BROOKSVILLE — The Hernando County Commission has approved its 2017-18 spending plan with a price tag of $452.9 million and a slightly higher property tax rate.
The general fund budget for the new fiscal year, which begins Oct. 1, ended up at $119.9 million, compared to last year's $103.6 million.
The tax rate for the general fund will be 6.8912 mills, or $6.89 in property tax per $1,000 in appraised taxable property value, a slight decrease from last year's rate. But the county also added a new half-mill tax to help pull Hernando County Fire Rescue out of financial trouble. The two millage changes combined amount to a .4 mill increase, which is 40 cents in tax per $1,000 in appraised taxable property value.
The increase will be larger for residents whose homes have increased in value over the past year. Countywide, officials are expecting $3.7 million more in tax revenue because of increased property values.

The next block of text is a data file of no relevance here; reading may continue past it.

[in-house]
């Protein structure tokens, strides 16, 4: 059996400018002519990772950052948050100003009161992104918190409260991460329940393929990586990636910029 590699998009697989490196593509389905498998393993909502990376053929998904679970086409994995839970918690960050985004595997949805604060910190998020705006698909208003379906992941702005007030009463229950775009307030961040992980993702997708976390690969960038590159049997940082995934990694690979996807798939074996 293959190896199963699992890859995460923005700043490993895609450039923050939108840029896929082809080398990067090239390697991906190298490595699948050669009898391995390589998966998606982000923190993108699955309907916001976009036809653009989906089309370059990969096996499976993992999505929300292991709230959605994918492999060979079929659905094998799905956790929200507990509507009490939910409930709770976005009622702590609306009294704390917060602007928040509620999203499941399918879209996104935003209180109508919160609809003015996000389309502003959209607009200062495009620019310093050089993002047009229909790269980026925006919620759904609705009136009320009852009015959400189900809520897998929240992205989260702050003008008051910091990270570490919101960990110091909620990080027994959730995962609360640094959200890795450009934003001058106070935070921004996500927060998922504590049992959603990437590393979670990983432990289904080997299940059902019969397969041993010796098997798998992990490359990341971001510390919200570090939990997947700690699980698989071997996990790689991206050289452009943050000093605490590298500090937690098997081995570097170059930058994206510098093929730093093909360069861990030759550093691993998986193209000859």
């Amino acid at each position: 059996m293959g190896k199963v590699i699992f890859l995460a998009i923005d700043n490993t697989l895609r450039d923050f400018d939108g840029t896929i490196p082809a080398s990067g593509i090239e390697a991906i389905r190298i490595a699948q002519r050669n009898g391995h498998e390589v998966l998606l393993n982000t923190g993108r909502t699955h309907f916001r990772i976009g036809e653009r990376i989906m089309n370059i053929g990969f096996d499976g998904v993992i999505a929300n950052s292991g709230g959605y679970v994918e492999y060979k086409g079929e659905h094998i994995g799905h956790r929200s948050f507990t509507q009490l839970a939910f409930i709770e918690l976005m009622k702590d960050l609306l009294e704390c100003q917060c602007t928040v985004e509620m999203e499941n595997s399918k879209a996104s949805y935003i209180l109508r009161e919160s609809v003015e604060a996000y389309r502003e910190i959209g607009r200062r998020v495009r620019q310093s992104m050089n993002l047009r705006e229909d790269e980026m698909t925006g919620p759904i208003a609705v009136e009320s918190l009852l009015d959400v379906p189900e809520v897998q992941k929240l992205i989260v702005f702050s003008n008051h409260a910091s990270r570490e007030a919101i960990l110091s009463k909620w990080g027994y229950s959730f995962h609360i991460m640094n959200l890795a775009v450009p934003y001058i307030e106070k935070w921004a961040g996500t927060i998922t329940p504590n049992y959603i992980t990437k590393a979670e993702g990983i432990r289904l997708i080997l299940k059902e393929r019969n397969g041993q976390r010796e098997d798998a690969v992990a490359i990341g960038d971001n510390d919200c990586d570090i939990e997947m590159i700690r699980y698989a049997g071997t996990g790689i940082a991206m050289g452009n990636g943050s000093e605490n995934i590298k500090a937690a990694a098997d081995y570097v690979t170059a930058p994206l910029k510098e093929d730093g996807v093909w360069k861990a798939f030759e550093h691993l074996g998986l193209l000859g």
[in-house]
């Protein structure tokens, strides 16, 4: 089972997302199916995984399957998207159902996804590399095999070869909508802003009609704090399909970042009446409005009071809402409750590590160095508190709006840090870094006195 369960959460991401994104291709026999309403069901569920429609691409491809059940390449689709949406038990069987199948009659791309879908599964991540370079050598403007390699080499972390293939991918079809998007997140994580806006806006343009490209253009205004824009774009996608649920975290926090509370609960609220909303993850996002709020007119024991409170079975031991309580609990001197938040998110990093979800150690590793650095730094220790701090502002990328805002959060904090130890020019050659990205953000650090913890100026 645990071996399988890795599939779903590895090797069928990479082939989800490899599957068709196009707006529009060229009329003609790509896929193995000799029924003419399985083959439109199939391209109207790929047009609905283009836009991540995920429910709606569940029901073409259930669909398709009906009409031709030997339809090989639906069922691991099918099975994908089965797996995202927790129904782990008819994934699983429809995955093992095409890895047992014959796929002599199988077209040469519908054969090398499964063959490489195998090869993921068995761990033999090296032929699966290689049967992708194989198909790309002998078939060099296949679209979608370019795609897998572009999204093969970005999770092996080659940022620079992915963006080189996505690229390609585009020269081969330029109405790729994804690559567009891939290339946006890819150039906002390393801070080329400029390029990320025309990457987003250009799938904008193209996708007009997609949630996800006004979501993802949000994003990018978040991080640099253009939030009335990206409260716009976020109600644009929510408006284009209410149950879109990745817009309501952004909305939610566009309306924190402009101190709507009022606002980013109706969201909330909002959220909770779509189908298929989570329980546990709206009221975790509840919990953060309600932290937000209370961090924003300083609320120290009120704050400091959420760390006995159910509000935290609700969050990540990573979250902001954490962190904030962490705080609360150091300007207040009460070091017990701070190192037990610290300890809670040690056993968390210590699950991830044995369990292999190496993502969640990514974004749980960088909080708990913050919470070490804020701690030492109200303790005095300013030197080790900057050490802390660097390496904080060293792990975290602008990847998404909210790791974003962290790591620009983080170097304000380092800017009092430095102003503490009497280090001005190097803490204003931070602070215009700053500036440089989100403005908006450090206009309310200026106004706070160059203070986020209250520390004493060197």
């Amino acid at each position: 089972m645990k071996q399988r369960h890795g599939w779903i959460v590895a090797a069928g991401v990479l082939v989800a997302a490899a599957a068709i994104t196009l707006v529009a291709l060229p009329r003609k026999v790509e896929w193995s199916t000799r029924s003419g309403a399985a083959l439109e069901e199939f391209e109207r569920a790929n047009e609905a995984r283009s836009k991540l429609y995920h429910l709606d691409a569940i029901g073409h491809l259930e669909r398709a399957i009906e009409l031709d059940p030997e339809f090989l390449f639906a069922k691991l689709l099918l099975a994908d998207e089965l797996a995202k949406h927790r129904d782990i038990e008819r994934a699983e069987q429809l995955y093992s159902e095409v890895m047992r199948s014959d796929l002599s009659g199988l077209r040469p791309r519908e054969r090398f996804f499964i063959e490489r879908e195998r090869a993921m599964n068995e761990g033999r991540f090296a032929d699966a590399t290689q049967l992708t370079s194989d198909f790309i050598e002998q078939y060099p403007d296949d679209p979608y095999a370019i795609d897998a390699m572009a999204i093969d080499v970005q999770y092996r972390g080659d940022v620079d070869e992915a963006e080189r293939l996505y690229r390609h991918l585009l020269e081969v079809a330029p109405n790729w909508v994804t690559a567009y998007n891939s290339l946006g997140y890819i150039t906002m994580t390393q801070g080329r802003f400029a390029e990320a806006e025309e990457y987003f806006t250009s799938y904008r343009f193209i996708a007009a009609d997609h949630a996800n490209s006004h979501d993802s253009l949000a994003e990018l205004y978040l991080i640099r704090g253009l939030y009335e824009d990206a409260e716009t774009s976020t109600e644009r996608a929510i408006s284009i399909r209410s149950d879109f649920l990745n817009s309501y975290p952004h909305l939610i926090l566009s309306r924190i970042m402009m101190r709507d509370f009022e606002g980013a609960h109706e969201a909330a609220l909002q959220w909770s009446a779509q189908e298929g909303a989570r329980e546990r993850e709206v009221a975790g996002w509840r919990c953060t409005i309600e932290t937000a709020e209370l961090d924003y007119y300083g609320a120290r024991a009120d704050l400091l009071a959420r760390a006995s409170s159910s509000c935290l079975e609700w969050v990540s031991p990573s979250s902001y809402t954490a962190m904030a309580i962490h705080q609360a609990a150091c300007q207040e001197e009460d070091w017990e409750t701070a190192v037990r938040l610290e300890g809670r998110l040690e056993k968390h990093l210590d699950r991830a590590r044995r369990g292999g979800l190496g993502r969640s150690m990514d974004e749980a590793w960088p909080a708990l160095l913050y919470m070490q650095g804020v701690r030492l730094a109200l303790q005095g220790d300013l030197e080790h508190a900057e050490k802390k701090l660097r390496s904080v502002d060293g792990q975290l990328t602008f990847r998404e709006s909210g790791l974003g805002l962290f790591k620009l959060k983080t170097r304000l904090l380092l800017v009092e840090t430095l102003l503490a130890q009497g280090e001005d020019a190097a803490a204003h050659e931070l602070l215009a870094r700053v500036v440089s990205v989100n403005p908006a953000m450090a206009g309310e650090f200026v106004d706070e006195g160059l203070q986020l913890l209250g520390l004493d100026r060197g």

The only public comment during Tuesday evening's final budget hearing came from former planning commissioner Anthony Palmieri, who had been pushing the County Commission to reinstate impact fees at their fully recommended amount. He told commissioners they could not claim to have never raised taxes after approving the new tax rate.
He said the increase will take an additional $3 million out of Hernando County taxpayers' pockets.
Rather than levying impact fees on new residents, Palmieri said, "you prefer to tax the people who already live here to the tune of $3 million.''
Commissioner Steve Champion said he and Commissioner John Allocco, who were both elected last year, didn't create the fire department deficit, "but we had to fix it.''
Champion pointed out that the fire tax will end in three years, once the $7.5 million deficit is wiped out.